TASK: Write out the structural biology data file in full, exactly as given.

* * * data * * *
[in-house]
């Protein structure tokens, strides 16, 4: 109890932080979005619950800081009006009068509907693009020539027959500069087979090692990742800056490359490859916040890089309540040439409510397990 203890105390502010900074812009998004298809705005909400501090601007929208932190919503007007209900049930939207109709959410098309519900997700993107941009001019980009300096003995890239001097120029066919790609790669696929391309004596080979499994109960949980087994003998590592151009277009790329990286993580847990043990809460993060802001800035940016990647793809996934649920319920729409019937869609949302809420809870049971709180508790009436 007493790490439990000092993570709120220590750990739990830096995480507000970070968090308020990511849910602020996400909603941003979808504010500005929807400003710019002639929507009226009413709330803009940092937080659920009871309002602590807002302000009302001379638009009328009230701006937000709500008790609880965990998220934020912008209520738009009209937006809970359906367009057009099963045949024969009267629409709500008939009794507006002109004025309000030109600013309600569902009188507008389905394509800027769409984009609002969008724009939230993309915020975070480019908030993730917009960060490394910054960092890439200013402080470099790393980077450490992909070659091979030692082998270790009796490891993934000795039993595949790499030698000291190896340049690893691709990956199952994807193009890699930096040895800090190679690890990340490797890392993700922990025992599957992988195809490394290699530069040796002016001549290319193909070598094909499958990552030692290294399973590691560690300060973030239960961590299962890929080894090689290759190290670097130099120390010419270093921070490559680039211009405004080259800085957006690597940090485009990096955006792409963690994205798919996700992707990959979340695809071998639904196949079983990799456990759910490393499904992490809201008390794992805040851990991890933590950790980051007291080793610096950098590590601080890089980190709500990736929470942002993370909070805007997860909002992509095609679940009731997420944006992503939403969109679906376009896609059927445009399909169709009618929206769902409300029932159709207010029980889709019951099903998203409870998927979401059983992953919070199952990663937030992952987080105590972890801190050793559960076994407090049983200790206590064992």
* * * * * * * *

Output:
[in-house]
């Protein structure tokens, strides 16, 4: 109890932080979005619950800081009006009068509907693009020539027959500069087979090692990742800056490359490859916040890089309540040439409510397990 203890105390502010900074812009998004298809705005909400501090601007929208932190919503007007209900049930939207109709959410098309519900997700993107941009001019980009300096003995890239001097120029066919790609790669696929391309004596080979499994109960949980087994003998590592151009277009790329990286993580847990043990809460993060802001800035940016990647793809996934649920319920729409019937869609949302809420809870049971709180508790009436 007493790490439990000092993570709120220590750990739990830096995480507000970070968090308020990511849910602020996400909603941003979808504010500005929807400003710019002639929507009226009413709330803009940092937080659920009871309002602590807002302000009302001379638009009328009230701006937000709500008790609880965990998220934020912008209520738009009209937006809970359906367009057009099963045949024969009267629409709500008939009794507006002109004025309000030109600013309600569902009188507008389905394509800027769409984009609002969008724009939230993309915020975070480019908030993730917009960060490394910054960092890439200013402080470099790393980077450490992909070659091979030692082998270790009796490891993934000795039993595949790499030698000291190896340049690893691709990956199952994807193009890699930096040895800090190679690890990340490797890392993700922990025992599957992988195809490394290699530069040796002016001549290319193909070598094909499958990552030692290294399973590691560690300060973030239960961590299962890929080894090689290759190290670097130099120390010419270093921070490559680039211009405004080259800085957006690597940090485009990096955006792409963690994205798919996700992707990959979340695809071998639904196949079983990799456990759910490393499904992490809201008390794992805040851990991890933590950790980051007291080793610096950098590590601080890089980190709500990736929470942002993370909070805007997860909002992509095609679940009731997420944006992503939403969109679906376009896609059927445009399909169709009618929206769902409300029932159709207010029980889709019951099903998203409870998927979401059983992953919070199952990663937030992952987080105590972890801190050793559960076994407090049983200790206590064992």